SCATTERSHOTS: JOKER Reaction and “The Sandwich Movement”


Scattershooting while wondering whatever happened to Rick Shew


So, a little blub about JOKER from director Todd Phillips via an interview with EMPIRE MAGAZINE was made public and, as expected, fans (not all) were not happy as Phillips predicted.

Here’s the quote from Phillips via EMPIRE:

We didn’t follow anything from the comic books, which people are gonna be mad about.  We just wrote our own version of where a guy like Joker might come from. That’s what was interesting to me. We’re not even doing Joker, but the story of becoming Joker. It’s about this man.

What Phillips is saying is that JOKER isn’t a story about The Joker, but they’re telling their own story about a man becoming The Joker.

And that’s perfectly OK.

This is really no different than what other writers/directors have done with the character in other live-action incarnations that also didn’t follow the comics to a T.

In BATMAN ’89, The Joker had a name — Jack Napier — and was the one who killed Bruce Wayne’s parents.

In THE DARK KNIGHT, The Joker didn’t have an origin (i.e. he didn’t fall into a vat of acid) and wasn’t, ahem, “permawhite.”

What’s the difference between taking those liberties with the character of The Joker and Todd Phillips’ version being Arthur Fleck, a social outcast who spirals into madness?

Look, I’ll be the first to tell y’all that JOKER isn’t going to be for everyone.  Hell, it might not be for me. But, I’m going to wait until I see it before I judge it.

If you’re one of those folks who can’t get past things being “comic book accurate” or it not connecting to any other DC movie (like THE BATMAN, specifically), well, bless your hearts…


A chef makes a sandwich.

A lot of people are wanting to eat this much-hyped sandwich even though his last sandwich was not well received.

The chef has his bosses at the restaurant sample the sandwich — though the sandwich was yet to be in its final form — before making it available on the menu.

The bosses do not like the sandwich.

There’s a lot riding on this sandwich and introducing it to the restaurant’s patrons.

So, the bosses secretly bring in another chef — who made a similar and very popular sandwich for another restaurant — to make significant changes, but tell the restaurant patrons that the new chef is just offering advice so the sandwich can be the best it can be.  Another set of “chef’s eyes,” if you will.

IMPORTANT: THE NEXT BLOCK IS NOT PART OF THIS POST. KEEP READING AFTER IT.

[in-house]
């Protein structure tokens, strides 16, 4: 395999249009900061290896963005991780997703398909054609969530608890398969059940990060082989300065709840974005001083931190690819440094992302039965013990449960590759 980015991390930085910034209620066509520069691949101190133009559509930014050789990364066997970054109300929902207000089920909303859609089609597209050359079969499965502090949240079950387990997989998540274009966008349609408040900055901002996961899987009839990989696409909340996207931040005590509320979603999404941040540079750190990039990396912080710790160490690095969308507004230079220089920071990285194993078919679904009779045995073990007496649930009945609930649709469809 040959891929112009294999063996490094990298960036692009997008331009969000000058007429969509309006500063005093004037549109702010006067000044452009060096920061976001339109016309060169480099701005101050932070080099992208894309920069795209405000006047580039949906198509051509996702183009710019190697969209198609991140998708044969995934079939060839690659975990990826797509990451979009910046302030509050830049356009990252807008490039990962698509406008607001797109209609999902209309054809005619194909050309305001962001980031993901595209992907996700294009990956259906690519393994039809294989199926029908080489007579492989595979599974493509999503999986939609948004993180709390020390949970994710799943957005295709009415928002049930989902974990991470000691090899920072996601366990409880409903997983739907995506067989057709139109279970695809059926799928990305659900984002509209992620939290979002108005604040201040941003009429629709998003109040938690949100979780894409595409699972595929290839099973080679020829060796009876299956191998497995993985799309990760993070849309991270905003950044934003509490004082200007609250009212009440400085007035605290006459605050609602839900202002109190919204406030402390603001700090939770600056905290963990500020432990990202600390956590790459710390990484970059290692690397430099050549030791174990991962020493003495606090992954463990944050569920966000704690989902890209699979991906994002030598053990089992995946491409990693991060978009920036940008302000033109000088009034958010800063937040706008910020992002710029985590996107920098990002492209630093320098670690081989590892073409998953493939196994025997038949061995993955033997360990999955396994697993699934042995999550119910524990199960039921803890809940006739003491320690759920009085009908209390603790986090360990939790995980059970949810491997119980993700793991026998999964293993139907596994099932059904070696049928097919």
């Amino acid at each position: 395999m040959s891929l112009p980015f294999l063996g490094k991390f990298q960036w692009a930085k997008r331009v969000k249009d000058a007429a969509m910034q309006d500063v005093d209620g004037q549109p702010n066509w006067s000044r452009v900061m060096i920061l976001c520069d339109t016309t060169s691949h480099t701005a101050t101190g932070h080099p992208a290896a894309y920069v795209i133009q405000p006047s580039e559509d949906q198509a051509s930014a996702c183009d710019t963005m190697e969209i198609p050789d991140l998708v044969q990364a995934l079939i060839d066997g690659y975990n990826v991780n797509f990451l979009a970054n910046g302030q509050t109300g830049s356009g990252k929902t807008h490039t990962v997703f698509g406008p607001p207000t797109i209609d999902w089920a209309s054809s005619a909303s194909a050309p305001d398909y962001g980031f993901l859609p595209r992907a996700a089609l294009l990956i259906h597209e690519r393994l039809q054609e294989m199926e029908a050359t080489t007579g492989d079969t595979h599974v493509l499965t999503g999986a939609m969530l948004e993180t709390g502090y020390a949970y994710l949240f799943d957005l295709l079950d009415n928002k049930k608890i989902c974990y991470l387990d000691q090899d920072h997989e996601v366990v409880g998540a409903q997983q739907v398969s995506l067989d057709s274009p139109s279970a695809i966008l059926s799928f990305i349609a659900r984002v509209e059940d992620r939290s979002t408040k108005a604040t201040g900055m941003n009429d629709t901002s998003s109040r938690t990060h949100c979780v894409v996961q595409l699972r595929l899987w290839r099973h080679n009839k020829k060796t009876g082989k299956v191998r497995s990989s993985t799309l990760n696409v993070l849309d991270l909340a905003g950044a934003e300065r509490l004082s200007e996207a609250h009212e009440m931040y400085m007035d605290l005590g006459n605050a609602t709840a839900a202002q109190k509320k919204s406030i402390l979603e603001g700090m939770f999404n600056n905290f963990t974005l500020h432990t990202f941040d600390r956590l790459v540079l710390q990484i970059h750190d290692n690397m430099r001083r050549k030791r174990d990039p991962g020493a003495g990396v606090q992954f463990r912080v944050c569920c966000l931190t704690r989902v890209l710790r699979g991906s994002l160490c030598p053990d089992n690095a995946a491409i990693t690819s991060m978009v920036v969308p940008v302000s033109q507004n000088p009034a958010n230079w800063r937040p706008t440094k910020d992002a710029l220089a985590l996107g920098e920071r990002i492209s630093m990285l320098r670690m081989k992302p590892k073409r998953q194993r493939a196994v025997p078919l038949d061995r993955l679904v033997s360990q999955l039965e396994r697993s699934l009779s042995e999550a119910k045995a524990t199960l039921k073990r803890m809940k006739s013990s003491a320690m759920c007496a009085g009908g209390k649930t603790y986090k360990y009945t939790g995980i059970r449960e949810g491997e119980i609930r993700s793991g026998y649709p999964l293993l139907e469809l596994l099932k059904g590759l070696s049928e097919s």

The bosses also announce that the new chef is actually joining the restaurant to make his own sandwich with different ingredients and that’s why he’s “really” there.

However, the original sandwich chef really doesn’t have anything to do with his sandwich anymore as the bosses have told the new chef to keep a few of the ingredients, but do what’s needed to make the sandwich edible.

The original sandwich chef eventually leaves the restaurant, and the bosses say that the new chef is taking over and will finish fixing the sandwich just as the original chef envisioned.

When news leaks that the new chef is really making significant changes to the sandwich because the first version by the original chef wasn’t good, restaurant patrons who are fans of the original chef dismiss the reports as bullshit, fake news, and click-bait.

Eventually, the restaurant puts the sandwich on the menu, patrons buy it, but it’s pretty much a bomb.

Regardless, the sandwich put on the menu was the sandwich created by the original chef — OFFICIALLY — and it bears his name.

That’s the story and they’re sticking to it.

Later, fans of the original chef start a movement to get the restaurant to put the original version of the sandwich on the menu and claim the new chef didn’t make the sandwich like the original chef intended (despite the fact that a year or so prior they said that was exactly what was happening and reports otherwise were bullshit, fake news, and click-bait.)

If the restaurant bosses put the original chef’s version of the sandwich on the menu, it would not only cost them A LOT of money, but they’d also be admitting that they, well, weren’t completely honest to the patrons about why the new chef was hired to “finish the sandwich in the original chef’s vision.”

Now both of the chefs no longer work at the restaurant and a few other chefs have made their own sandwiches that have been successful.  The restaurant bosses — many of which are new and were replaced after the whole sandwich/chef debacle — have moved on and are looking forward to the future.

As far as “The Sandwich Movement,” while it’s very loud and vocal, it’s actually made up of a very small portion of the restaurant’s patrons.

So, do you really think the bosses at the restaurant are going to put that original sandwich on the new menu?  Why would they spend the money to do so, go against their PR narrative, to please a relatively small portion of their patrons?

As far me, despite what “The Sandwich Movement” folks think, I really couldn’t care less if the restaurant puts the original sandwich on their menu or not.

I’ve simply been saying that I personally don’t think it’s going to happen and WHY that’s the case.

To “The Sandwich Movement” people I say, in the classic words of Lucius Fox in THE DARK KNIGHT, “Good luck.” – Bill “Jett” Ramey

“Jett’s Scattershots” column is a tip of the cap to Blackie Sherrod.